Homoeroticism. The symposium also functioned as a place where male homoeroticism could find full expression. Greek adult males were routinely attracted to both women and adolescent males, and the all-male, erotically charged atmosphere of the symposium was a perfect place to forge erotic bonds as well as social and political ones (indeed, the erotic and the political often overlapped, and a youth’s choice of lovers could be a way of making alliances for the future). A tomb painting from the Greek colony of Paestum, in southern Italy, has a memorable vignette of symposium culture. Guests are reclining on three couches: on the rightmost couch, a man is courting a youth (depicted as beardless), who responds by touching the man’s chest. On the center couch, one of the guests looks back with evident jealousy, while his couch-mate is busily engaged in a game of kottabos.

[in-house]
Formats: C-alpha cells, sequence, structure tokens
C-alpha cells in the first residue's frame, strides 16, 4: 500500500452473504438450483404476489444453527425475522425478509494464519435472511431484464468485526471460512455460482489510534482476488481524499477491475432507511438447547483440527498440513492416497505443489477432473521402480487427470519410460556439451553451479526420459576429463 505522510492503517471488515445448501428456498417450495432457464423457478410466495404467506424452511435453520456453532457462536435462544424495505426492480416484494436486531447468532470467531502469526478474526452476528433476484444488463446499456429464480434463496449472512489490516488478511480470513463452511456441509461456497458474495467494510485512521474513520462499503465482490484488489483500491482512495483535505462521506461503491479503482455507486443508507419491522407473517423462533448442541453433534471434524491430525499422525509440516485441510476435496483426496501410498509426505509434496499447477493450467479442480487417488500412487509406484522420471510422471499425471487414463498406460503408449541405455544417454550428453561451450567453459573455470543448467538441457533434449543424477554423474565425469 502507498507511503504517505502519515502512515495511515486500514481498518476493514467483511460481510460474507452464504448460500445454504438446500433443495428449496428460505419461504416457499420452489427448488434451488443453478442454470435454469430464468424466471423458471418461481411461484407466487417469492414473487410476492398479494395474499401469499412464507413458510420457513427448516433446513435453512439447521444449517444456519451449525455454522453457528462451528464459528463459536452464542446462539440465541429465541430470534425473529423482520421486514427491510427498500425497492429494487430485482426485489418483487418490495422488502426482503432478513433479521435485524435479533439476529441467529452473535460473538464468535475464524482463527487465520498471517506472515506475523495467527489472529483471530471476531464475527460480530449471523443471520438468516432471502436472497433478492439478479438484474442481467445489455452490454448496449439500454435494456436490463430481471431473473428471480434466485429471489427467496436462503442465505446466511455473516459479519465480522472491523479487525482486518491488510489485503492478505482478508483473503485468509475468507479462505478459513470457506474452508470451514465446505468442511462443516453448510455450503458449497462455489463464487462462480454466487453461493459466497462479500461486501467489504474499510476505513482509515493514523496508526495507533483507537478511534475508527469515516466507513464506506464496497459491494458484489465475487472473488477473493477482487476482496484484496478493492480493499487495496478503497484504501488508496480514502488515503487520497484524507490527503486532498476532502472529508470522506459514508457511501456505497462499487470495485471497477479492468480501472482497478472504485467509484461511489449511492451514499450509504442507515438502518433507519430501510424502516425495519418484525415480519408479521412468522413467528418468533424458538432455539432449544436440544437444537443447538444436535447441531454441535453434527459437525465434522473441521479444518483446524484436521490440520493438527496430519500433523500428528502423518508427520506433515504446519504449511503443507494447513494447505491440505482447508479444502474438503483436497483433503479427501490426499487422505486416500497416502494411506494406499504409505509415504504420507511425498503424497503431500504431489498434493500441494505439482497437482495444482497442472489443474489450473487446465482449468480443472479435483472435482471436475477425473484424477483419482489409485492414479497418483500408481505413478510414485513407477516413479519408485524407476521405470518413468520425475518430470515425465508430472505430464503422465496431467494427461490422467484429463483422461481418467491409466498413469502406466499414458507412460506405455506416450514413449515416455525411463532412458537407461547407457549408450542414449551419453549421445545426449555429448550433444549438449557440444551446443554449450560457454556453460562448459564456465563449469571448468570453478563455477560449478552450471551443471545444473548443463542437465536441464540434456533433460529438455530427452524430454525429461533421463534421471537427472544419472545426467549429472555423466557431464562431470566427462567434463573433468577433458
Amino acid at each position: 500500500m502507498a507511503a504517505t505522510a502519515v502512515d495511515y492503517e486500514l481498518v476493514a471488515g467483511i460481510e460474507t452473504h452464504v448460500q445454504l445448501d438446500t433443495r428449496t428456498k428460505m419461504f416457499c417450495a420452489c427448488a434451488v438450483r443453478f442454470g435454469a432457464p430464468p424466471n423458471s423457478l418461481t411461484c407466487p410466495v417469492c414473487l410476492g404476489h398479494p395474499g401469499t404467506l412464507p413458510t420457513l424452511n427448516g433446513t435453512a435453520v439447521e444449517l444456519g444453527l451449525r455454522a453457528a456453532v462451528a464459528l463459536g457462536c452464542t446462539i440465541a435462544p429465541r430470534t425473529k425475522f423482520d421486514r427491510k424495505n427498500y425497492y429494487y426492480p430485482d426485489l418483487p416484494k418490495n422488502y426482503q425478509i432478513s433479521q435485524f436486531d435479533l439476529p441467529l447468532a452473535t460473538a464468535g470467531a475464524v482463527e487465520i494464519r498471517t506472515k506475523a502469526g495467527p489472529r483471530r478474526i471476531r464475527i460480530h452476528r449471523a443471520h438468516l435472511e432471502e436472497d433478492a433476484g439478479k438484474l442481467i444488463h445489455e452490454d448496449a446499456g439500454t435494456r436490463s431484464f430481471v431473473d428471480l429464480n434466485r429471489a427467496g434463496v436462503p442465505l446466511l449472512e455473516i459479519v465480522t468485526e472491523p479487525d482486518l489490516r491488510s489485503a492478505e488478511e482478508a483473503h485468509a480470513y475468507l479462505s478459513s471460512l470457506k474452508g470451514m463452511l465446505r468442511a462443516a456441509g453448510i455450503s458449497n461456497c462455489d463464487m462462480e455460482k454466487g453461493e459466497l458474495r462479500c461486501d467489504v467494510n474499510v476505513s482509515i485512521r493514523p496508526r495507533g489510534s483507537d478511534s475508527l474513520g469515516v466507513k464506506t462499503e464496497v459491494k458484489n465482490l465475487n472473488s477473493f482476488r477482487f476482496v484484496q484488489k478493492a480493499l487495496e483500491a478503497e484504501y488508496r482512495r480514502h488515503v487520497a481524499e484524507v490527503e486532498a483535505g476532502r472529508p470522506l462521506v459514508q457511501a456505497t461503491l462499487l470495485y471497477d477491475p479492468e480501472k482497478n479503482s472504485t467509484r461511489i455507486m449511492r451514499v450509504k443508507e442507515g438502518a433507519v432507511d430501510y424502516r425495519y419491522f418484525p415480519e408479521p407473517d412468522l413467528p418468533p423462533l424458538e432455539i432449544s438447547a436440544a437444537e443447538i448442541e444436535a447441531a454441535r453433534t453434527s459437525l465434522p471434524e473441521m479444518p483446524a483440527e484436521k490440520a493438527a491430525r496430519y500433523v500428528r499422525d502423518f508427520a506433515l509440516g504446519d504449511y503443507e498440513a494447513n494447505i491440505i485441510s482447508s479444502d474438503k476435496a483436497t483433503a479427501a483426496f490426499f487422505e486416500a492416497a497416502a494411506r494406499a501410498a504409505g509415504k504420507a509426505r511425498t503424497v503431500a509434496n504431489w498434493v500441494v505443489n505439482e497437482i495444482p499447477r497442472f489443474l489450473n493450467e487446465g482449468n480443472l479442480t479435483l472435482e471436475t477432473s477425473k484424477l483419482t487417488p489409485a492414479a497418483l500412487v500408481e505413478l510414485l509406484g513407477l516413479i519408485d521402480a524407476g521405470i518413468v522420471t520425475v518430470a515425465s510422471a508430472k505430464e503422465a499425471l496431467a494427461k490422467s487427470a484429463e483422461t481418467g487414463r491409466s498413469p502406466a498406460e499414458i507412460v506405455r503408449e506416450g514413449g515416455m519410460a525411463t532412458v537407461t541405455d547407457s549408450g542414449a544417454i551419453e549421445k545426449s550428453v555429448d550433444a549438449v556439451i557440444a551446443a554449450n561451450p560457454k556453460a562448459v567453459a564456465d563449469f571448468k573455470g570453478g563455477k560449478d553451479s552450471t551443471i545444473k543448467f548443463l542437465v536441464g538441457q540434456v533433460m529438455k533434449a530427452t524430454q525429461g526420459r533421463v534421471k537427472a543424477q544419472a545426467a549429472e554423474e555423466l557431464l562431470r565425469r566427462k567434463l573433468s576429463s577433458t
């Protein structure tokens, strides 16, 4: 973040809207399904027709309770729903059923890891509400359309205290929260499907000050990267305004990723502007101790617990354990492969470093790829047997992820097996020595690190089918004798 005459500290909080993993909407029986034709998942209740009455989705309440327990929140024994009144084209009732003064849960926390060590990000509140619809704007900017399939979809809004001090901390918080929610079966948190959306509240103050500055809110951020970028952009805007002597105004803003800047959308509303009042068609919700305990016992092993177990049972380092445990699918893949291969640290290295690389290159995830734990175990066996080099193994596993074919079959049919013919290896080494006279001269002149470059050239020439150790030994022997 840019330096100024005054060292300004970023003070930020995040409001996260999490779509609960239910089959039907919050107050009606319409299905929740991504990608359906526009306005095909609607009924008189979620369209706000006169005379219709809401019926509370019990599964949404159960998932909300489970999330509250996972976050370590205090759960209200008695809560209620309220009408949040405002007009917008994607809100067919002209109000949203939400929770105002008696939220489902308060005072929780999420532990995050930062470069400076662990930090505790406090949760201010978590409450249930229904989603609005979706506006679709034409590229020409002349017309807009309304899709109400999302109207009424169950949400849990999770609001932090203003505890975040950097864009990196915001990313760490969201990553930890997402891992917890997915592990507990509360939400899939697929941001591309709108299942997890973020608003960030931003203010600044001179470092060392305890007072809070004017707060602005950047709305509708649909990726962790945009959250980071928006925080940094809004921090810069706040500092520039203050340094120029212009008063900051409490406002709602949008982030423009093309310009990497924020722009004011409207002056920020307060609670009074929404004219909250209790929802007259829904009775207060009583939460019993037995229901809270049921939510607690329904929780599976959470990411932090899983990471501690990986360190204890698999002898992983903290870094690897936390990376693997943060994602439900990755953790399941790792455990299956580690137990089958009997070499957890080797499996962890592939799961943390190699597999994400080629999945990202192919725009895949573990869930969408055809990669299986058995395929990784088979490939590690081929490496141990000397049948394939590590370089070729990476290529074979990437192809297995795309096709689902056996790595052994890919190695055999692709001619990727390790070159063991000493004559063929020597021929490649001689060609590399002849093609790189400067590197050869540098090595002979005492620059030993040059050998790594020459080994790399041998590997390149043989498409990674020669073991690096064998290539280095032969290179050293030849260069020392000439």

Popular Game. Although there were other games played at the symposium, kottabos is the best known. The game involved holding one’s kulix by the handle (a ring-shaped handle, like that on a coffee mug) and using it to fling the remains of wine toward a target. While doing so, it was customary to shout out the name of one’s beloved: winning at kottabos was thought to predict erotic success. Variants included trying to knock a disk off a metal rod, or trying to sink targets floating in a basin of water. The game was also played in public baths and was so much a part of the popular consciousness that the Athenian politician Theramenes parodied it with his dying gesture. Condemned to death by Critias and the Thirty Tyrants, he finished his cup of hemlock, flicked the last drops on the ground, and said “Good health to noble Critias!”